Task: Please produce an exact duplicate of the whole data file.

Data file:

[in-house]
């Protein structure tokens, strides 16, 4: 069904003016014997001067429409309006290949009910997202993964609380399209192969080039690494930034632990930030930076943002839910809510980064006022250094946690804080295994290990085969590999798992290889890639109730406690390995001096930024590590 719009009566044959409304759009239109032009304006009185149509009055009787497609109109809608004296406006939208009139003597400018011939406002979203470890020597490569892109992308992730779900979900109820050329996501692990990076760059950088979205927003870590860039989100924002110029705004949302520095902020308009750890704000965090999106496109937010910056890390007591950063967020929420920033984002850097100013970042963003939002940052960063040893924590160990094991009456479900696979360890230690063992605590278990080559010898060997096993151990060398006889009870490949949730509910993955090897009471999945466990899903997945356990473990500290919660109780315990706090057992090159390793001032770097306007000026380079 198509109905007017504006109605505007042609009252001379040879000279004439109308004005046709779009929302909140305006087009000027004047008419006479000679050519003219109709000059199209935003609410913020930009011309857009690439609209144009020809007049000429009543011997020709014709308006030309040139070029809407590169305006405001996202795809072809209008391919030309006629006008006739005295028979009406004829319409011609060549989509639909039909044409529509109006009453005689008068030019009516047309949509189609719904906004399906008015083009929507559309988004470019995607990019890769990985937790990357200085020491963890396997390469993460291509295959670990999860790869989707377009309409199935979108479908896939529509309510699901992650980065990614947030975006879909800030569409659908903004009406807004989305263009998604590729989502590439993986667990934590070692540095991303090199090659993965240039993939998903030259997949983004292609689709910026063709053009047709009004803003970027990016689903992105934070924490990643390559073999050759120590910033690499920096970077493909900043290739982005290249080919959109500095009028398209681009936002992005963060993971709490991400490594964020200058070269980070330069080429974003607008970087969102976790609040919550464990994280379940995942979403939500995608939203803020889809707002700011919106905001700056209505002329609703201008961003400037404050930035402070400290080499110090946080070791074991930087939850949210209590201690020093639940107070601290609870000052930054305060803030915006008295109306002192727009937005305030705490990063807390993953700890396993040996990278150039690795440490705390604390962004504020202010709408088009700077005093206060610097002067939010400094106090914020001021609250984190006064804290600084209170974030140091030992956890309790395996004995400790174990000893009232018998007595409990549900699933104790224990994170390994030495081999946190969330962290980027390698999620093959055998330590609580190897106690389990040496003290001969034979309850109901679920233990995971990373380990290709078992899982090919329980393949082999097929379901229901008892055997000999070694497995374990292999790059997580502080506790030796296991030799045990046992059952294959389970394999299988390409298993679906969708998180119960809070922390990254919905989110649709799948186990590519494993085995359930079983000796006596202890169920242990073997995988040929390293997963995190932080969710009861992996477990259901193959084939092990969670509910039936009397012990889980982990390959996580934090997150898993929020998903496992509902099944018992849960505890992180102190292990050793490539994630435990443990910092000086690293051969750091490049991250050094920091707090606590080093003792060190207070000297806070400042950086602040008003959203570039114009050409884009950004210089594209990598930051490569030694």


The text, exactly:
[in-house]
């Protein structure tokens, strides 16, 4: 069904003016014997001067429409309006290949009910997202993964609380399209192969080039690494930034632990930030930076943002839910809510980064006022250094946690804080295994290990085969590999798992290889890639109730406690390995001096930024590590 719009009566044959409304759009239109032009304006009185149509009055009787497609109109809608004296406006939208009139003597400018011939406002979203470890020597490569892109992308992730779900979900109820050329996501692990990076760059950088979205927003870590860039989100924002110029705004949302520095902020308009750890704000965090999106496109937010910056890390007591950063967020929420920033984002850097100013970042963003939002940052960063040893924590160990094991009456479900696979360890230690063992605590278990080559010898060997096993151990060398006889009870490949949730509910993955090897009471999945466990899903997945356990473990500290919660109780315990706090057992090159390793001032770097306007000026380079 198509109905007017504006109605505007042609009252001379040879000279004439109308004005046709779009929302909140305006087009000027004047008419006479000679050519003219109709000059199209935003609410913020930009011309857009690439609209144009020809007049000429009543011997020709014709308006030309040139070029809407590169305006405001996202795809072809209008391919030309006629006008006739005295028979009406004829319409011609060549989509639909039909044409529509109006009453005689008068030019009516047309949509189609719904906004399906008015083009929507559309988004470019995607990019890769990985937790990357200085020491963890396997390469993460291509295959670990999860790869989707377009309409199935979108479908896939529509309510699901992650980065990614947030975006879909800030569409659908903004009406807004989305263009998604590729989502590439993986667990934590070692540095991303090199090659993965240039993939998903030259997949983004292609689709910026063709053009047709009004803003970027990016689903992105934070924490990643390559073999050759120590910033690499920096970077493909900043290739982005290249080919959109500095009028398209681009936002992005963060993971709490991400490594964020200058070269980070330069080429974003607008970087969102976790609040919550464990994280379940995942979403939500995608939203803020889809707002700011919106905001700056209505002329609703201008961003400037404050930035402070400290080499110090946080070791074991930087939850949210209590201690020093639940107070601290609870000052930054305060803030915006008295109306002192727009937005305030705490990063807390993953700890396993040996990278150039690795440490705390604390962004504020202010709408088009700077005093206060610097002067939010400094106090914020001021609250984190006064804290600084209170974030140091030992956890309790395996004995400790174990000893009232018998007595409990549900699933104790224990994170390994030495081999946190969330962290980027390698999620093959055998330590609580190897106690389990040496003290001969034979309850109901679920233990995971990373380990290709078992899982090919329980393949082999097929379901229901008892055997000999070694497995374990292999790059997580502080506790030796296991030799045990046992059952294959389970394999299988390409298993679906969708998180119960809070922390990254919905989110649709799948186990590519494993085995359930079983000796006596202890169920242990073997995988040929390293997963995190932080969710009861992996477990259901193959084939092990969670509910039936009397012990889980982990390959996580934090997150898993929020998903496992509902099944018992849960505890992180102190292990050793490539994630435990443990910092000086690293051969750091490049991250050094920091707090606590080093003792060190207070000297806070400042950086602040008003959203570039114009050409884009950004210089594209990598930051490569030694």